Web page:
Vol. 1. No. 3 — March 1995
Speaking of Languages: An International Guide to Language Service Organizations
Paula Conru, Vickie Lewelling, and Whitney Stewart (1992)
McHenry, IL: Center for Applied Linguistics and Delta Systems, Inc.
Pp. viii + 191
ISBN 0-93-7354-80-5 (paper)
Speaking of Languages is an updated version of Directory of Foreign Language Service Organizations, originally published in 1978 and subsequently revised in 1981 and 1985. It offers brief, informative descriptions of a wide variety of language service organizations.
The book is divided into six sections, the first of which describes 128 organizations with a number of different foci. Each entry in this section includes the name, address, telephone and fax number of the organization, as well as the name of a contact person and information such as membership, languages, purpose, subject areas addressed, services offered and publications produced by the organization. Organizational foci range from exchange programs, cultural programs and fellowships to career and job placement, from specific languages to general information on language-related interests. Thirty-three of the organizations are based outside the United States. While the selection of organizations is quite comprehensive, the inclusion of more groups based outside the U.S. would increase its usefulness.
The entries are arranged in alphabetical order, with an index that allows the reader to locate services related to her or her particular interests. Arranging organizations alphabetically rather than by purpose seems appropriate, since many groups have multiple foci, but this choice leaves the reader dependent on a somewhat flawed index. For example, there is no index entry for bilingual education, although several organizational descriptions indicate interests in that area. On the other hand, one of the page numbers listed after “computer” in the index refers to a description that does not mention computers.
Each of the remaining five sections in Speaking of Languages has a more specific focus. Section two lists applied linguistics organizations in thirty-four nations that are affiliated with the Association Internationale de Linguistique Appliquee (AILA). Each entry includes the name of the organization, the name of a contact person and an address.
The third section briefly discusses and lists employment opportunities abroad for teaching English as a Foreign Language. It consists of five sub-sections: considerations in teaching EFL outside the United States; qualifications and salaries in various parts of the world; general information sources on teaching English [-1-] abroad; teaching in international schools; and additional sources of overseas teaching information. The first two sub-sections are apparently addressed primarily to those who are new to both EFL and ESL. Three out of the five bulleted points under the sub-heading “considerations in teaching EFL outside the United States” suggest in various ways that EFL teachers need some kind of background or training in English teaching, that simply being a native speaker of English doesn’t suffice. A fourth bulleted point describes the TESOL Summer Institute’s short training courses. The fifth one mentions tutoring opportunities abroad. This section, then, heavily stresses the need for training but fails to mention other possible considerations in EFL, such as cultural and/or pedagogical adjustments. Such a strong emphasis on the need for training also points to a deficiency in the section and in the book in general: the lack of references to organizations and programs for teacher training, apart from the TESOL Institutes. While it is true that most of these programs are university-based and thus, perhaps, not strictly “organizations,” it still would be helpful to have both training schools and university programs listed.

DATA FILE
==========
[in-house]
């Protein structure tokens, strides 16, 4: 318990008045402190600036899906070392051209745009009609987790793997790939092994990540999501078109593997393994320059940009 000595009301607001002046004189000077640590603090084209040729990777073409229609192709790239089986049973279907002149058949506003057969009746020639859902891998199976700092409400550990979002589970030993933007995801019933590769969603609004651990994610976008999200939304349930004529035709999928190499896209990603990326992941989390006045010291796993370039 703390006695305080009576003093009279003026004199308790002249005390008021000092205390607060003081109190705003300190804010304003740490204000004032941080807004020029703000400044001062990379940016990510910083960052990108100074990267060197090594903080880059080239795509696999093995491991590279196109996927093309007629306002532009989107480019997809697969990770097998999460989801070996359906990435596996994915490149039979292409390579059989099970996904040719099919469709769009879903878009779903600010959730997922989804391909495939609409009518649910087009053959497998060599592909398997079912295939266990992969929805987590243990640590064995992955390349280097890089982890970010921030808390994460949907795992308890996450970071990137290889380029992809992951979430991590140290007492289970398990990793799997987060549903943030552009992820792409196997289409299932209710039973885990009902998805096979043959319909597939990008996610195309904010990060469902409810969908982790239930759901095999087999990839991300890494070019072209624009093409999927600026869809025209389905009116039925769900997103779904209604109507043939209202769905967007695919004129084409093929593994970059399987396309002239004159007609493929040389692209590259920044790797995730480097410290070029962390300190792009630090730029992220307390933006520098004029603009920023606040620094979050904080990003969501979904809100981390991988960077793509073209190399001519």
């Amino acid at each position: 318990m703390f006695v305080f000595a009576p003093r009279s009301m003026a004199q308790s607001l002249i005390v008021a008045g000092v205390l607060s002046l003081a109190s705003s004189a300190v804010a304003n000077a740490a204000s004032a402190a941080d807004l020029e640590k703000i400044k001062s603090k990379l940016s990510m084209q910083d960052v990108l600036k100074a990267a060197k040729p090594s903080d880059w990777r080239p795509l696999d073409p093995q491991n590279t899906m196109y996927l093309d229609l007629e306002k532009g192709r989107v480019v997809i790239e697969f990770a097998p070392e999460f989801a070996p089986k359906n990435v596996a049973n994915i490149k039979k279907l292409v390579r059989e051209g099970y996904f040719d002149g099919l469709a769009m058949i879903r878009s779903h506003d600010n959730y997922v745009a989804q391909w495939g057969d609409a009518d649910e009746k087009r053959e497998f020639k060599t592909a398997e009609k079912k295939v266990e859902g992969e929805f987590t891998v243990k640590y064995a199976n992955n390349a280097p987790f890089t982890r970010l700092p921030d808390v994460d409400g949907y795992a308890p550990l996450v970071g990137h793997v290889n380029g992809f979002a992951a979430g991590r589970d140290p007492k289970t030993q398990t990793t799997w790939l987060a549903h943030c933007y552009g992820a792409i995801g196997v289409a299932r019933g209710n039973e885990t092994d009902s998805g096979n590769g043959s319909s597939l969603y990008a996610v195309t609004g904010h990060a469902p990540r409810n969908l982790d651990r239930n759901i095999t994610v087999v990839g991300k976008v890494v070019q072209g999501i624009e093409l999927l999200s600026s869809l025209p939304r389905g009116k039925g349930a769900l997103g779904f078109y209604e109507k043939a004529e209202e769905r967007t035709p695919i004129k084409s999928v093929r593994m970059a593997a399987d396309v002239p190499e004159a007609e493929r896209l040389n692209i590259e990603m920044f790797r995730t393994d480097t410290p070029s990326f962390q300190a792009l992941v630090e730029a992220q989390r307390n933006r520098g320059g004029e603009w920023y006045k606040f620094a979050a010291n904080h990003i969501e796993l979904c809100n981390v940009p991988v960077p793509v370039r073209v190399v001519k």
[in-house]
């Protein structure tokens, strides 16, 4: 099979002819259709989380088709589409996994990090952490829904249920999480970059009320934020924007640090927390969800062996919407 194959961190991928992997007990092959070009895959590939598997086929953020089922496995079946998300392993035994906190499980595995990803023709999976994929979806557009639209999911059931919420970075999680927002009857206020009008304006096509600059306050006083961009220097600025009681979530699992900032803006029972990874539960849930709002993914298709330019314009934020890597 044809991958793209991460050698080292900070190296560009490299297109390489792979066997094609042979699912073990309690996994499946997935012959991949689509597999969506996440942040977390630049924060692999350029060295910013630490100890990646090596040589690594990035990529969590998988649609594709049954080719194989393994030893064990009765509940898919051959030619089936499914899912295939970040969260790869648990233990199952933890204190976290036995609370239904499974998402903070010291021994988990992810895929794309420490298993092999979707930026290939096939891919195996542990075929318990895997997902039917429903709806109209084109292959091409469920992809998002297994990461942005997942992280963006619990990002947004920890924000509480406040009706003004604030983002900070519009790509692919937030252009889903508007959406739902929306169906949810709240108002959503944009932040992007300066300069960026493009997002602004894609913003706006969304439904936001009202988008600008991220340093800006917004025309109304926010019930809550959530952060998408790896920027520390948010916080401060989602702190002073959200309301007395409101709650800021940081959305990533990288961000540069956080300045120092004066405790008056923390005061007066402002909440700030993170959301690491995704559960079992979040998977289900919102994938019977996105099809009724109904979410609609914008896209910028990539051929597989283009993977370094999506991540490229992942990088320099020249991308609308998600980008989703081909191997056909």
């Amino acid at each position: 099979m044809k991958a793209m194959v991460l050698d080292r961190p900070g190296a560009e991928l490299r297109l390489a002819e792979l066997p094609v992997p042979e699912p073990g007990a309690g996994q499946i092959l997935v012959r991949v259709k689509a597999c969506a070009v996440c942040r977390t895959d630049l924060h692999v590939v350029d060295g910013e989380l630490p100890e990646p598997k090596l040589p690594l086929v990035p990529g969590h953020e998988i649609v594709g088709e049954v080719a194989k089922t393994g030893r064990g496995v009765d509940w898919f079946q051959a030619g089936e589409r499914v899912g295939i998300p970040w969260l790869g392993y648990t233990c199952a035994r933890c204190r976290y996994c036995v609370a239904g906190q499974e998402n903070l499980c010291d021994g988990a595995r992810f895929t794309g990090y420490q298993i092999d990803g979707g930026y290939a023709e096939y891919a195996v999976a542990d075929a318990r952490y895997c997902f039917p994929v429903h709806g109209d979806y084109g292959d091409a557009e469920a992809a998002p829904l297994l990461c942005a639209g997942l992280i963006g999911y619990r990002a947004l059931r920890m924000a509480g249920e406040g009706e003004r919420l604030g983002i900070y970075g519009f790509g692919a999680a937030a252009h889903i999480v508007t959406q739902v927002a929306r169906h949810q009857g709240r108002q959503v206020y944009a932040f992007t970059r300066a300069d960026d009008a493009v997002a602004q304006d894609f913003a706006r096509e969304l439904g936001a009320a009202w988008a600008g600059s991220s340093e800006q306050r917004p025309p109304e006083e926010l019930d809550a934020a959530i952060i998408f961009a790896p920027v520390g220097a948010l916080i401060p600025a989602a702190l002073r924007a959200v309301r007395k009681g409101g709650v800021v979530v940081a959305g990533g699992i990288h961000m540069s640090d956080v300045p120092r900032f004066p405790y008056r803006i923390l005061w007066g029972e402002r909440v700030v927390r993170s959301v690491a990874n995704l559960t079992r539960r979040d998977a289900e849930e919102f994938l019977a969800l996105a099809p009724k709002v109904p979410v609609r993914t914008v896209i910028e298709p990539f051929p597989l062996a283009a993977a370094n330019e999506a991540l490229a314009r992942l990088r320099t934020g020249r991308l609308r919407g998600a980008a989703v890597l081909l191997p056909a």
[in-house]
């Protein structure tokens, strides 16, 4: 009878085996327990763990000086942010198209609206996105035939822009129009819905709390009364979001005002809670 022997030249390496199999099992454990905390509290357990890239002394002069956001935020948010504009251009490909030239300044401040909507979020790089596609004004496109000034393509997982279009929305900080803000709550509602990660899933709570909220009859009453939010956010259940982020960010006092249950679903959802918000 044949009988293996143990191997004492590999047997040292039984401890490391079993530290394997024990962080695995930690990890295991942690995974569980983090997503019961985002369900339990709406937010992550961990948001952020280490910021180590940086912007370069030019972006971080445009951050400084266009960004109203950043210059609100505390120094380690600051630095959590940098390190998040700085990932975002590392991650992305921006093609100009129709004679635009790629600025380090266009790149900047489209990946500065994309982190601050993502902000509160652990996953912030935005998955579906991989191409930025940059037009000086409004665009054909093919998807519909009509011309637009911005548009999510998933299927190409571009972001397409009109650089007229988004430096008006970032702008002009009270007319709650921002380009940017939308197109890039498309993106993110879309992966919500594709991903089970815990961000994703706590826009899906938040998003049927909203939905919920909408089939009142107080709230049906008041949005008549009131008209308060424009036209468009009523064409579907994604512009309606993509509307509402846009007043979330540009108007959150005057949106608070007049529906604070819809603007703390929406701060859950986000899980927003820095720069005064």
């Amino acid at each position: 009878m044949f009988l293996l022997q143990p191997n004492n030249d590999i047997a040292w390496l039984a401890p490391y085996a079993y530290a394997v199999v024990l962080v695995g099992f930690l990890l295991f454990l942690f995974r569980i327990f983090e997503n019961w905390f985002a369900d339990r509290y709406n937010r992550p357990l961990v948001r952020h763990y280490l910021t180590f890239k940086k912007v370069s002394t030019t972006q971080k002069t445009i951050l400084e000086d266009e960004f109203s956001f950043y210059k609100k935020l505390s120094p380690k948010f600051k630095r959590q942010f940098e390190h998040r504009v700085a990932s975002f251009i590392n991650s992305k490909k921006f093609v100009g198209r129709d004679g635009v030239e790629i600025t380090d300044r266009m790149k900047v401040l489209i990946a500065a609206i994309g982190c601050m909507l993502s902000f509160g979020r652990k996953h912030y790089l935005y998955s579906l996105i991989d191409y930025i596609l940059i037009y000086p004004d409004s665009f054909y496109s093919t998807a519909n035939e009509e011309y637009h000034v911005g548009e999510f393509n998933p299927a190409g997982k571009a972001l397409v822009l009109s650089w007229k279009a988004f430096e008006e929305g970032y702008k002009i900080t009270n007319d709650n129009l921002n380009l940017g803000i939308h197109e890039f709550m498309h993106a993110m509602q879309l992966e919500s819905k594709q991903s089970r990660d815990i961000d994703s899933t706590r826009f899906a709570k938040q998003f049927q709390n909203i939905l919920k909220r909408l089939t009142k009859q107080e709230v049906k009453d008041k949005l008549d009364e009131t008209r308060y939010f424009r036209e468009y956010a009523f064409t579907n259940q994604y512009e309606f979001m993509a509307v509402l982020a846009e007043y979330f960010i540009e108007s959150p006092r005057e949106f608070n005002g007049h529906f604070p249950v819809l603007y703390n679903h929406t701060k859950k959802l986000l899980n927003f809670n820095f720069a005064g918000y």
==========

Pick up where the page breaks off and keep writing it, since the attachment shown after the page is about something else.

This third section then goes on to briefly generalize about salaries in various parts of the world, and finishes with three categories of information sources. It includes addresses and phone numbers for sources of general information, sources for teaching at the elementary and secondary level, and a few sources for teacher exchanges, international corporation programs and religious organizations. Many of these sources are employers as well; more entries on language schools, particularly those based overseas, could have been included.
The fourth section of Speaking of Language provides a one-page explanation of Multifunctional Resource Centers (established by the U.S. Department of Education for collecting information on particular aspects of bilingual education), and then gives the focus of and particulars on each of the sixteen centers in the U.S. The fifth section briefly explains the National Resource Centers for foreign language and area studies and then lists them alphabetically according to geographical area. Addresses and phone numbers for publishers of printed instructional material, audio-visual materials and foreign language books comprise the sixth section. Some entries finish with a one-line description of what the publisher offers. Some major publishers appear and others do not.
Overall, Speaking of Languages is a helpful resource. Choices to feature some organizations and exclude others seem arbitrary at times. However, the authors explain in the preface that their attempts to be as comprehensive as possible were limited by the fact that some organizations did not respond to their inquiries or declined to be included. Despite the occasional gaps, anyone in search of a particular kind of language service organization can probably find at least a few examples of it here. In addition, the [-2-] book forms a convenient collection of addresses and phone numbers for organizations with which the reader is already familiar.
University of Washington
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